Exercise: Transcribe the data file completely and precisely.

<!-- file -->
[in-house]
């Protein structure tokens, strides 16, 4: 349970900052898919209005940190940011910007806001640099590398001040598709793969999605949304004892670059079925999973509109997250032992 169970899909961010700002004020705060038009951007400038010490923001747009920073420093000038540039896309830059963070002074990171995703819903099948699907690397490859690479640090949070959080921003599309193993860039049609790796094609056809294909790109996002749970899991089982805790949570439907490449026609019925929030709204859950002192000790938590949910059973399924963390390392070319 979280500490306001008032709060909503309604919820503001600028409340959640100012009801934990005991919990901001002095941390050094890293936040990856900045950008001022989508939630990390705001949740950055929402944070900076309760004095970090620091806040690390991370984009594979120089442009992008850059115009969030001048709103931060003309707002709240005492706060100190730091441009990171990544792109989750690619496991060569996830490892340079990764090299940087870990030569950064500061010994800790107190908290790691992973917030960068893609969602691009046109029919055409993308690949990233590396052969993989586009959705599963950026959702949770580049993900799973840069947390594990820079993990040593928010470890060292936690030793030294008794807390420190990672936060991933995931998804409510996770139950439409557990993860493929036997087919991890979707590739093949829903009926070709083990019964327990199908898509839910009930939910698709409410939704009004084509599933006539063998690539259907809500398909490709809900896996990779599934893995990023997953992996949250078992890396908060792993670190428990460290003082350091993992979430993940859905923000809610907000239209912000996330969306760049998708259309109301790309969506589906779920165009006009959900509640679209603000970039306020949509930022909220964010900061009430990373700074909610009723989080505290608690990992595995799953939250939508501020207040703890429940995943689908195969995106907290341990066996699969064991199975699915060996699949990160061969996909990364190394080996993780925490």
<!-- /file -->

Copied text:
[in-house]
């Protein structure tokens, strides 16, 4: 349970900052898919209005940190940011910007806001640099590398001040598709793969999605949304004892670059079925999973509109997250032992 169970899909961010700002004020705060038009951007400038010490923001747009920073420093000038540039896309830059963070002074990171995703819903099948699907690397490859690479640090949070959080921003599309193993860039049609790796094609056809294909790109996002749970899991089982805790949570439907490449026609019925929030709204859950002192000790938590949910059973399924963390390392070319 979280500490306001008032709060909503309604919820503001600028409340959640100012009801934990005991919990901001002095941390050094890293936040990856900045950008001022989508939630990390705001949740950055929402944070900076309760004095970090620091806040690390991370984009594979120089442009992008850059115009969030001048709103931060003309707002709240005492706060100190730091441009990171990544792109989750690619496991060569996830490892340079990764090299940087870990030569950064500061010994800790107190908290790691992973917030960068893609969602691009046109029919055409993308690949990233590396052969993989586009959705599963950026959702949770580049993900799973840069947390594990820079993990040593928010470890060292936690030793030294008794807390420190990672936060991933995931998804409510996770139950439409557990993860493929036997087919991890979707590739093949829903009926070709083990019964327990199908898509839910009930939910698709409410939704009004084509599933006539063998690539259907809500398909490709809900896996990779599934893995990023997953992996949250078992890396908060792993670190428990460290003082350091993992979430993940859905923000809610907000239209912000996330969306760049998708259309109301790309969506589906779920165009006009959900509640679209603000970039306020949509930022909220964010900061009430990373700074909610009723989080505290608690990992595995799953939250939508501020207040703890429940995943689908195969995106907290341990066996699969064991199975699915060996699949990160061969996909990364190394080996993780925490």